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3D Structure Prediction of TAS2R38 Bitter Receptors Bound to Agonists Phenylthiocarbamide (PTC) and 6-n-Propylthiouracil (PROP)

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journal contribution
posted on 23.07.2012, 00:00 by Jun Tan, Ravinder Abrol, Bartosz Trzaskowski, William A. Goddard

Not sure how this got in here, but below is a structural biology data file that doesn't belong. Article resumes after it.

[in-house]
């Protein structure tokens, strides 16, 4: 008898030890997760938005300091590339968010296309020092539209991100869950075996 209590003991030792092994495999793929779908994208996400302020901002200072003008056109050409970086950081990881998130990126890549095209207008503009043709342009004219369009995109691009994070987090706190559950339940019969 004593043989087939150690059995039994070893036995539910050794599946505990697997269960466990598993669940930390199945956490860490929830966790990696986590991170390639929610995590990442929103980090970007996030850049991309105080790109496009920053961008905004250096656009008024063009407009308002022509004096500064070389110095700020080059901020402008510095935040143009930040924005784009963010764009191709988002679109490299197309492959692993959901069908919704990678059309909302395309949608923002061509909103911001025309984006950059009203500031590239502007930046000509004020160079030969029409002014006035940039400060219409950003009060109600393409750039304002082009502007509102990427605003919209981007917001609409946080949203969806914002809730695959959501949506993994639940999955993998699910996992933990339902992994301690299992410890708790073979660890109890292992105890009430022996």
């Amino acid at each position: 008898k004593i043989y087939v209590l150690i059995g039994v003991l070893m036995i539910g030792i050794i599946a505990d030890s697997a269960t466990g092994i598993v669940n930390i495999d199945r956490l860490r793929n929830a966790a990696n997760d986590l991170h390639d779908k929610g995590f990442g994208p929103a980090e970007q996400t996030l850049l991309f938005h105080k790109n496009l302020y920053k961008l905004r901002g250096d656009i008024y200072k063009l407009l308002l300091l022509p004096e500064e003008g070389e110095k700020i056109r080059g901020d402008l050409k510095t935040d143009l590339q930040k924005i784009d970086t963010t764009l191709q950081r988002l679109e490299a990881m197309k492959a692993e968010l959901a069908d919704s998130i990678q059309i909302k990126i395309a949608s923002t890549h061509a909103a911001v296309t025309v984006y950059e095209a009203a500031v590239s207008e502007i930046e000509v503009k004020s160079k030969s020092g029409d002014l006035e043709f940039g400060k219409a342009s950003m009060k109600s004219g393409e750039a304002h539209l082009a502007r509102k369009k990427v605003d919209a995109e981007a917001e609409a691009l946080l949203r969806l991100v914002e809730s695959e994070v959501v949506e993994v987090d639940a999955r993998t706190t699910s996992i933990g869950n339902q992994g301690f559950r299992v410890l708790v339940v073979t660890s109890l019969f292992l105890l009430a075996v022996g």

The G protein-coupled receptor (GPCR) TAS2R38 is a bitter taste receptor that can respond to bitter compounds such as phenylthiocarbamide (PTC) and 6-n-propylthiouracil (PROP). This receptor was chosen because its four haplotypes (based on three residue site polymorphism) hTAS2R38PAV, hTAS2R38AVI, hTAS2R38AAI, and hTAS2R38PVV are known to have dramatically different responses to PTC and PROP. We aimed to identify the protein–ligand interaction features that determine whether the bitter taste signal from this receptor is sent to the cortex. To do this we predicted the 3D structures of the TAS2R38 bitter taste receptor using our new BiHelix and SuperBiHelix Monte Carlo methods (No experimental determinations of the 3D structure have been reported for any taste receptors.). We find that residue 262 (2nd position in the polymorphism) is involved in the interhelical hydrogen bond network stabilizing the GPCR structure in tasters (hTAS2R38PAV, hTAS2R38AAI, and hTAS2R38PVV), while it is not in the nontaster (hTAS2R38AVI). This suggests that the hydrogen bond interactions between TM3 and TM6 or between TM5 and TM6 may play a role in activating this GPCR. To further validate these structures, we used the DarwinDock method to predict the binding sites and 3D structures for PTC and PROP bound to hTAS2R38PAV, hTAS2R38AVI, hTAS2R38AAI, and hTAS2R38PVV, respectively. Our results show that PTC and PROP can form H-bonds with the backbone of residue 262 in the tasters (hTAS2R38PAV, hTAS2R38AAI, and hTAS2R38PVV) but not in the nontaster (hTAS2R38AVI). Thus it appears that the hydrogen bond interaction between TM3 and TM6 may activate the receptor to pass the ligand binding signal to intracellular processes and that the H-bond between agonists and residue 262 in tasters is involved in the bitter tasting. This is in agreement with experimental observations, providing validation of the predicted ligand-protein complexes and also a potential activation mechanism for the TAS2R38 receptor.